So far this January we have been blessed, and I use this in my case only, with unusually mild weather for winter in Michigan. I know a brown Christmas wasn't on every one's top ten list and especially those who came to Michigan from out of state, hoping for that powdered sugar white of Christmases past, but it didn't bother me and I have been trying to enjoy each day of sunshine and over 40 degree temps to their fullest, as it is January and things will change.
It is normal at this time of year to start dreaming of warmer climates for some time during our endless winters. I have concluded it isn't the cold nearly as much as the dark, day coming late and night coming at dinner time. Combined with the cold, especially last year's bitter long weeks of cold and snow, and I have wont to snuggle down under an electric blanket and not put my head out until well after Easter....The older I become, the less I am enthralled with Michigan winters. Sacreligious, I would have shouted a decade ago, if I didn't have snow. But much has changed in my life and I have succumbed to not missing winter all that much. And though I swore I would never be a snowbird, travel in the winter does entice me, more and more. For now I just look with relish to a week in a warmer climb, but I also dream more and more of a month or more in a warmer area. I don't think I need Florida for that month, but I would just like to visit warmer areas where the foibles of severe winter weather won't stop my getting out and exploring.
Growing up on a farm, many would think we seldom ventured far from home. And perhaps left to my dad's decisions, it would have been the summer weekend at my grandparent's cottage, but my mom had traveled with my grandparents growing up and while that may have ultimately skewed her views of long trips, anywhere, she did travel with my dad and all of us went on travel vacations at least a half dozen times in my growing up. We went to see my uncle get married in Wisconsin when I was in the 6th grade, and went into Wisconsin through the Upper Peninsula on the way in and down around Chicago on the way home. When I was just in high school we went to Gettysburg and Washington DC, culminating in a long drive to Williamsburg and then a longer drive home. Those trips stuck with me and when we had our own children we tried to take trips every couple of years out of state but close enough to make driving something that would not send Mom and Dad over the edge.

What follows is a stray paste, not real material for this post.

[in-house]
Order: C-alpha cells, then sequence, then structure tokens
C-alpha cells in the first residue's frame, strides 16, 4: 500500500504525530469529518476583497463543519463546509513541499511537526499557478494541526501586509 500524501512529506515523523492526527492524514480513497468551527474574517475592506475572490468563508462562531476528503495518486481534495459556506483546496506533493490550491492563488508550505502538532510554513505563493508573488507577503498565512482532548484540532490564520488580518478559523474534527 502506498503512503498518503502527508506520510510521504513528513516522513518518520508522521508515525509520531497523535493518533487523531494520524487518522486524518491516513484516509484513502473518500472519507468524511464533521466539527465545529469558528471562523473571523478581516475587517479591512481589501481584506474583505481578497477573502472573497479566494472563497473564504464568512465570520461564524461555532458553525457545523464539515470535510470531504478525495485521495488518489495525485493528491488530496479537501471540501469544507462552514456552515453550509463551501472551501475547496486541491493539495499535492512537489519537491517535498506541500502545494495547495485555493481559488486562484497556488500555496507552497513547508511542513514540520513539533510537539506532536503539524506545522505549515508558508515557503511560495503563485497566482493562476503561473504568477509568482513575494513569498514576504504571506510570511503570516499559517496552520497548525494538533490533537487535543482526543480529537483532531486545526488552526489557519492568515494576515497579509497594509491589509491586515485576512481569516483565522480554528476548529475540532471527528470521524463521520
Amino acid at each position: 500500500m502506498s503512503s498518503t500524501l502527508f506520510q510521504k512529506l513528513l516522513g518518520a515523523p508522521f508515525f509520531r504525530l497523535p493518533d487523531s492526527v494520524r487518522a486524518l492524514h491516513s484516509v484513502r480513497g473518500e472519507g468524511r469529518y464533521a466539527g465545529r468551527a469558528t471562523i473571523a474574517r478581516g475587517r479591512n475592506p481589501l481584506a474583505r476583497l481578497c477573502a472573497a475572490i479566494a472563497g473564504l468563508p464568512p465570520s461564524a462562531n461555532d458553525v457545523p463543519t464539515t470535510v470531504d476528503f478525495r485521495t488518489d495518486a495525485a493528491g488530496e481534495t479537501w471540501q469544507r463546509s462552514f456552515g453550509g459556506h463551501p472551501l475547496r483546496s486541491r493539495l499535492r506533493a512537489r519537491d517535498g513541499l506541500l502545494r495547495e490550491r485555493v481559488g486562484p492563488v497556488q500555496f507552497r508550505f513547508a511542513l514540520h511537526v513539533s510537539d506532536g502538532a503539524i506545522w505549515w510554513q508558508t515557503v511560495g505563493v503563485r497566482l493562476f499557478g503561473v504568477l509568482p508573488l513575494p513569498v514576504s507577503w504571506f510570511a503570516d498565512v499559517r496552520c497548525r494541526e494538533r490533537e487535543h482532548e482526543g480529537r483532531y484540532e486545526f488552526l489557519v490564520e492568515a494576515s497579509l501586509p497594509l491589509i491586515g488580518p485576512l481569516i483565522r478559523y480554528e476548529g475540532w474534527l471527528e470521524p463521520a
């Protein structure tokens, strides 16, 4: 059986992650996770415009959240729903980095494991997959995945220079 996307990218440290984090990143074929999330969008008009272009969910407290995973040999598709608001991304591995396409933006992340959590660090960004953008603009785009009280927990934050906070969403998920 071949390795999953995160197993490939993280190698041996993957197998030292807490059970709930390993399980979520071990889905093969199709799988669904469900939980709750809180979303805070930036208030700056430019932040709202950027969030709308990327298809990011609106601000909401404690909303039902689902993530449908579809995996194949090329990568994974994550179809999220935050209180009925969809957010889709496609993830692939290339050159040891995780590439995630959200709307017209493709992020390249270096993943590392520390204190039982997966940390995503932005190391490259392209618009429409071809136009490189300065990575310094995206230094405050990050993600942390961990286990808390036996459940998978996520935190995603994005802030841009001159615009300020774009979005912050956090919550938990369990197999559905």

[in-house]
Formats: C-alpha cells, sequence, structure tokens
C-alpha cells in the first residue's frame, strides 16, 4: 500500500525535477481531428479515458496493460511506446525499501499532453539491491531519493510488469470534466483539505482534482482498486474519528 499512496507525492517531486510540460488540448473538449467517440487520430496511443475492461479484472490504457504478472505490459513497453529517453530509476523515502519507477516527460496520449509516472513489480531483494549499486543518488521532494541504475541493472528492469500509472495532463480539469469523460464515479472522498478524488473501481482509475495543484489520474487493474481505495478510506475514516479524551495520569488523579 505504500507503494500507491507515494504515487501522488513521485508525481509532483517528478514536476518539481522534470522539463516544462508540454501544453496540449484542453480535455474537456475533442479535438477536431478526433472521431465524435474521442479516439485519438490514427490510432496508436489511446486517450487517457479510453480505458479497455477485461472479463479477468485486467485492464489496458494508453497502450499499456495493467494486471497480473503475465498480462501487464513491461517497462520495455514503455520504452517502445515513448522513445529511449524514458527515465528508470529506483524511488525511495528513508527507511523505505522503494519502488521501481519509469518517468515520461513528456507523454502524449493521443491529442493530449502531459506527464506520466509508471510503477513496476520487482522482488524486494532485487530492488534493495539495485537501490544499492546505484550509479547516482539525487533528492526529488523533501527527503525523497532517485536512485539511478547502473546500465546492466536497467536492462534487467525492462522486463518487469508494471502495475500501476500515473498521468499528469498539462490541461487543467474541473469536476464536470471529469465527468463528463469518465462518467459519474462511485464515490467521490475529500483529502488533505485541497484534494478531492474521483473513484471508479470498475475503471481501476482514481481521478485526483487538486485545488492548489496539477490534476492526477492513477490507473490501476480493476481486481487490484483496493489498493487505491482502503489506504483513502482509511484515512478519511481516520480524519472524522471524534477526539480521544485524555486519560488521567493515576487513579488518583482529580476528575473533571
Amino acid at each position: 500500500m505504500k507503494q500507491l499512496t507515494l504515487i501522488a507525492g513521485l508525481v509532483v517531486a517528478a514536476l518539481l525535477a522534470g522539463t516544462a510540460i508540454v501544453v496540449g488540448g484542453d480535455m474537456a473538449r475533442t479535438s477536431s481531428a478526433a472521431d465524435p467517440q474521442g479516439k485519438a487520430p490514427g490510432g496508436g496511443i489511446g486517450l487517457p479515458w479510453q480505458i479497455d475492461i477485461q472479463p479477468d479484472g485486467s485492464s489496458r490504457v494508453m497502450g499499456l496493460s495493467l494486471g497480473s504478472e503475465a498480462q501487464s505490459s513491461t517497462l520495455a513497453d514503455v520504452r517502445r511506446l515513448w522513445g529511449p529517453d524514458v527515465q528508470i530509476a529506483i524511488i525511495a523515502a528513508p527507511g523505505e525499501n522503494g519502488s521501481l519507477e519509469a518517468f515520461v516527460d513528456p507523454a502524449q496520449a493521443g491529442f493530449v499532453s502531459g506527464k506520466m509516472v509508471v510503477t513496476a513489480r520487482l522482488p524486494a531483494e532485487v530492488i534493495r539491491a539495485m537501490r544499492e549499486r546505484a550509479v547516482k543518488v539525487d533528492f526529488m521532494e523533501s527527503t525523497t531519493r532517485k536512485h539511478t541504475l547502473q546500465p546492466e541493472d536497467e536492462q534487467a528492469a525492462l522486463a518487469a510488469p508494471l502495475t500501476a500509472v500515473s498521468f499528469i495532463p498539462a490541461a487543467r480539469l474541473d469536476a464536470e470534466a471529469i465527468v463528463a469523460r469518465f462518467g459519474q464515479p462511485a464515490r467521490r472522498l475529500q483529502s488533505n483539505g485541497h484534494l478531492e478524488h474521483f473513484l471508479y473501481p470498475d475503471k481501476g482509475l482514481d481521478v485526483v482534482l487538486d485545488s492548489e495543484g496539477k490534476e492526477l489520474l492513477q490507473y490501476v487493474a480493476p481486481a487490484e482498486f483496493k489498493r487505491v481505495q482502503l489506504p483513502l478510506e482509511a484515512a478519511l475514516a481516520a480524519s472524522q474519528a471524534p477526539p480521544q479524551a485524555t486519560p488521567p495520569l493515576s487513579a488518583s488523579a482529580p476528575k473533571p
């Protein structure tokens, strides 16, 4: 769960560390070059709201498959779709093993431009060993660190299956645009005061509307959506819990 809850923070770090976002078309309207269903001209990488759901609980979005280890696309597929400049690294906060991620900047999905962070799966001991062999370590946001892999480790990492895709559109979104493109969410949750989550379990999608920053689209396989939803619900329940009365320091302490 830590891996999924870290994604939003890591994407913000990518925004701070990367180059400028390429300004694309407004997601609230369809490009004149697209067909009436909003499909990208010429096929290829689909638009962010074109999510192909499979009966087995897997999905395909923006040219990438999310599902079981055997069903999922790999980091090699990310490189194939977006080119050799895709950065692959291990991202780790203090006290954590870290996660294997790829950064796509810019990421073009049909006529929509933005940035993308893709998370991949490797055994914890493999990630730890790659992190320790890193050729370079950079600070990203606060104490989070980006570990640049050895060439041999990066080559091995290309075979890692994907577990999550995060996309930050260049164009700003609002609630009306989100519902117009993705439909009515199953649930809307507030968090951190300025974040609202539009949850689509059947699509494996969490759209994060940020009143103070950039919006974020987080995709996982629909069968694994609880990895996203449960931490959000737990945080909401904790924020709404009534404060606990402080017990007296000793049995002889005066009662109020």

While not always stress free, they were always memorable, at least from my perspective, now years later. Not sure what my kids would say. We have been to Washington DC and over to the Virginia shores area with the kids. We have gone to Gatlinburg for an Easter break and had wonderful warm weather, and many things that impressed Mom and Dad, but not so much our kids. We flew to Florida to stay with my grandparents in their winter home and had a delightful, simple time then rented a car and drove to Disney World for the last four days of our trip. After a Saturday of crowds, lines and cranky kids we figured out to let the kids swim and play in the hotel pool until mid afternoon and then eat an early dinner and go into the park. Many of the young children rides were clearing out and we came home as the park was closing and plopped very tired kids in bed. When the kids were older, sports started to take precedence over longer trips and summers were devoted to sports clubs and leagues, and travel was weekend tournaments.
There was a trip to New York City for Annie and her cousin in December that my sister in law and I barged in on. New York was as impressive as I had ever heard, but the memory I took back was the Radio City Rockettes and what that wonderful place was like at Christmas time. Street pedlars, Macy's, and Times Square. A very expensive piece of Lindy's famous cheesecake. I also chaperoned a softball club's trip to Oklahoma City to play in the college softball world series stadium. Impressive but even more impressive was the memorial to the Edward P Murrah building, the lighted chairs for all the victims of that bombing and black day in our history. It was something I will never forget.